We all know the story. Set during the reign of Richard I, Robin Hood is famously outlawed, usually for poaching deer or for opposing the rule of Prince John, while the true king Richard the Lionheart is away fighting in the Crusades. In England Prince John, the king’s younger brother, seeks to capitalise on Richard’s absence and begins to augment his power, resulting in merciless treatment of Richard’s subjects, notably the Saxons. With this, Robin Hood, sometimes described as the Earl of Huntingdon or Sir Robert of Locksley, becomes involved in a hostile feud with the prince and his followers, particularly the tyrannical Sheriff of Nottingham. Now a wanted man, Robin is forced to seek refuge in Sherwood Forest where he encounters a group of outlaws, with whom he fights, before subsequently being welcomed into their company. Here the outlaws live merrily on the king’s deer while stealing the wealth of passing Norman noblemen and redistributing the money into the pockets of the poor. United in their hatred for the prince and the sheriff, Robin moulds the group into a band of formidable fighters, referred to as his Merry Men, and leads them in rebellion against the prince. In some versions of the story the outlaws assist King Richard in reclaiming the throne whereas in others they also play an active role in raising the ransom of 150,000 marks for his release while he is being held captive in Austria, before his triumphant return to England. With Prince John defeated, Richard restores the rights and liberties of the common man, and, of course, Robin wins the hand of Maid Marian.
Although the story is well known, the way in which the outlaw is portrayed continues to vary considerably, usually according to the actors who play him. Errol Flynn famously starred as a wronged Saxon nobleman in opposition to Prince John; Richard Todd portrayed a young Robin Hood outlawed following the death of his father; Kevin Costner’s Robin Hood followed the Robin of Locksley legend, only now with an American accent, but began a new trend of Robin having fought in the Crusades, while the television series starring Jonas Armstrong continued the returning crusader theme, only this time as a member of the King’s Guard. Yet some things never change. In every modern version of the story, Robin represents the epitome of courage. He is the finest of archers; he steals from the wealthy but he distributes the money far and wide, while a typical outlaw would keep it for himself; he is violent, but only to those who oppose his values; he is a great leader, a formidable warrior, and an instigator of peasant revolt, but his loyalty to the true king remains cemented throughout.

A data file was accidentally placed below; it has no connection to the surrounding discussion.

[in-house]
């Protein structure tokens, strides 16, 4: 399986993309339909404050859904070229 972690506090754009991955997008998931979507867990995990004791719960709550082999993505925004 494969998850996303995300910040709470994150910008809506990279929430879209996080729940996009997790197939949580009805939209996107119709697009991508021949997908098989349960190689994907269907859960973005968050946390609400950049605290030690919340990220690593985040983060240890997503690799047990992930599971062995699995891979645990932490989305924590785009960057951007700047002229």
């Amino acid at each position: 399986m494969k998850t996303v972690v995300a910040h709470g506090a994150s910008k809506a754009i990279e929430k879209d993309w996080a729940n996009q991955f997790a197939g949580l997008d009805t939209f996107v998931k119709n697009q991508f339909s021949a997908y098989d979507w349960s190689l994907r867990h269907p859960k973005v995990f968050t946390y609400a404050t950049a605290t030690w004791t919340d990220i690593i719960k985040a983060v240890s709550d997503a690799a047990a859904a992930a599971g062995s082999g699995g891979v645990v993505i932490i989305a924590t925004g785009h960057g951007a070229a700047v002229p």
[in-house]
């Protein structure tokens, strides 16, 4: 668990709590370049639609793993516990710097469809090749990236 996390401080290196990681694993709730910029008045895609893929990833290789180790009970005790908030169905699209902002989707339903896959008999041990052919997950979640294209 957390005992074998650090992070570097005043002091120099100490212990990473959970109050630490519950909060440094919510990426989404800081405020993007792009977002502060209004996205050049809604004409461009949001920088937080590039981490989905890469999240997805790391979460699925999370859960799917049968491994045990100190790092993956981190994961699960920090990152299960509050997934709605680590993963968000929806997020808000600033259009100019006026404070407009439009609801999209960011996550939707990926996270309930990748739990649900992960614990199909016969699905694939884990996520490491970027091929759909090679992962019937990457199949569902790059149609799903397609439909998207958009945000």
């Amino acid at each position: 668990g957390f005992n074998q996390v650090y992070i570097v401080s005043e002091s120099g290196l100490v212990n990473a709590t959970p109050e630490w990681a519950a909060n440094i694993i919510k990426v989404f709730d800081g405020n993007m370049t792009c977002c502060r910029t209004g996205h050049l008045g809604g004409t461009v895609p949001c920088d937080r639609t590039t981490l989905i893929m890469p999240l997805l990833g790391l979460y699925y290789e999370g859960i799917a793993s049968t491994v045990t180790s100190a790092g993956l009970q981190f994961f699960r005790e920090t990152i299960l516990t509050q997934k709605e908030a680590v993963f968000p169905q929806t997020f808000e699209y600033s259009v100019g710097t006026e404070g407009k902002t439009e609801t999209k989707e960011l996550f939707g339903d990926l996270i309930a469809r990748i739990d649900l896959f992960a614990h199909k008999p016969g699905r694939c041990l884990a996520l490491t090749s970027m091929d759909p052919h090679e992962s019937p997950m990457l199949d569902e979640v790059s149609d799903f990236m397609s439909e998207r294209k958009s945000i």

While the Robin Hood familiar to audiences of the modern day is portrayed through cinema and other media as a gallant Saxon nobleman dressed in Lincoln green, robbing from the rich to aid the poor and being capable of bringing down the Norman authority with little more than a flick of the wrists and a cheeky smile, historians continuously fail to find any reasonable proof that this heroic outlaw ever existed. To the sensible this is hardly surprising. If the antics of Fairbanks, Flynn and company are to be believed Robin Hood was a flamboyant medieval superman, capable of winning archery tournaments by splitting the arrow of an opponent with his final shot, swinging effortlessly through the trees like Tarzan, and winning swordfights against highly skilled Normans while tap dancing down a spiralling staircase.
So what is the truth about the legendary outlaw? Should we believe the words of the acclaimed historians who have studied the evidence for several years, or the optimists? Is it truly feasible that an outlaw named Robin Hood really existed during the reign of Richard the Lionheart, evading the clutches of the Sheriff of Nottingham while terrorizing wealthy noblemen with his band of Merry Men, giving the proceeds of his thievery to the poor, and choosing, willingly, to endure the cold wet nights of Sherwood Forest. Could this man really have existed?